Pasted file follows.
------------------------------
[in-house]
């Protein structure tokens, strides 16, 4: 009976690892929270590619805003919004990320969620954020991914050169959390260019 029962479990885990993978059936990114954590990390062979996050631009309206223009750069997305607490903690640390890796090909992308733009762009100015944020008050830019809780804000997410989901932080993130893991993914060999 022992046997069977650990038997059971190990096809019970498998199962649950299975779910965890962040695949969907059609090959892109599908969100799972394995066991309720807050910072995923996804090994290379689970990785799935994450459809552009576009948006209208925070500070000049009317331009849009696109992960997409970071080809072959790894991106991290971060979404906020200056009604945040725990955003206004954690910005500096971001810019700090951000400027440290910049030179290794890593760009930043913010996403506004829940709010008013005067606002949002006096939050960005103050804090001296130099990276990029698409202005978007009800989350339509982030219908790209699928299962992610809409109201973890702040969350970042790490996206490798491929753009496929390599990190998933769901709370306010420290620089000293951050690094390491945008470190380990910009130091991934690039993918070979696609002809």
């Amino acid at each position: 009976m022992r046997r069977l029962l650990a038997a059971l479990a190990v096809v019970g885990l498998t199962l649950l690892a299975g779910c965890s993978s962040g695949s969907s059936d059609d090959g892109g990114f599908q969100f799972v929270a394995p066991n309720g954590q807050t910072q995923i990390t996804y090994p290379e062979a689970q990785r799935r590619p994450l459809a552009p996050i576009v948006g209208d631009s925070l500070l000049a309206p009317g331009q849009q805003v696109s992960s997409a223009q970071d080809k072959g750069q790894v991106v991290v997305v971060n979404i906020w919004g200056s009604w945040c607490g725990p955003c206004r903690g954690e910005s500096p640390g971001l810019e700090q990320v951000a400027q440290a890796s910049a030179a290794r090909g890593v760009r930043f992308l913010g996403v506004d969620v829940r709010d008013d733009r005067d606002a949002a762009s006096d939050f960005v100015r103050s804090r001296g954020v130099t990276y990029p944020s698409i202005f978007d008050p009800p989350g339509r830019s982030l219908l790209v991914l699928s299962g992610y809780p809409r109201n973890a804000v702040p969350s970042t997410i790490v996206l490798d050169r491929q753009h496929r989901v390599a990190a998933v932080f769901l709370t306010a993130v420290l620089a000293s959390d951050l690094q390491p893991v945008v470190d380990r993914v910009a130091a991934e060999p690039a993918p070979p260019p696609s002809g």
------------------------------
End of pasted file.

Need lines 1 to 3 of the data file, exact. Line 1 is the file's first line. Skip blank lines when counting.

[in-house]
């Protein structure tokens, strides 16, 4: 009976690892929270590619805003919004990320969620954020991914050169959390260019 029962479990885990993978059936990114954590990390062979996050631009309206223009750069997305607490903690640390890796090909992308733009762009100015944020008050830019809780804000997410989901932080993130893991993914060999 022992046997069977650990038997059971190990096809019970498998199962649950299975779910965890962040695949969907059609090959892109599908969100799972394995066991309720807050910072995923996804090994290379689970990785799935994450459809552009576009948006209208925070500070000049009317331009849009696109992960997409970071080809072959790894991106991290971060979404906020200056009604945040725990955003206004954690910005500096971001810019700090951000400027440290910049030179290794890593760009930043913010996403506004829940709010008013005067606002949002006096939050960005103050804090001296130099990276990029698409202005978007009800989350339509982030219908790209699928299962992610809409109201973890702040969350970042790490996206490798491929753009496929390599990190998933769901709370306010420290620089000293951050690094390491945008470190380990910009130091991934690039993918070979696609002809």
């Amino acid at each position: 009976m022992r046997r069977l029962l650990a038997a059971l479990a190990v096809v019970g885990l498998t199962l649950l690892a299975g779910c965890s993978s962040g695949s969907s059936d059609d090959g892109g990114f599908q969100f799972v929270a394995p066991n309720g954590q807050t910072q995923i990390t996804y090994p290379e062979a689970q990785r799935r590619p994450l459809a552009p996050i576009v948006g209208d631009s925070l500070l000049a309206p009317g331009q849009q805003v696109s992960s997409a223009q970071d080809k072959g750069q790894v991106v991290v997305v971060n979404i906020w919004g200056s009604w945040c607490g725990p955003c206004r903690g954690e910005s500096p640390g971001l810019e700090q990320v951000a400027q440290a890796s910049a030179a290794r090909g890593v760009r930043f992308l913010g996403v506004d969620v829940r709010d008013d733009r005067d606002a949002a762009s006096d939050f960005v100015r103050s804090r001296g954020v130099t990276y990029p944020s698409i202005f978007d008050p009800p989350g339509r830019s982030l219908l790209v991914l699928s299962g992610y809780p809409r109201n973890a804000v702040p969350s970042t997410i790490v996206l490798d050169r491929q753009h496929r989901v390599a990190a998933v932080f769901l709370t306010a993130v420290l620089a000293s959390d951050l690094q390491p893991v945008v470190d380990r993914v910009a130091a991934e060999p690039a993918p070979p260019p696609s002809g």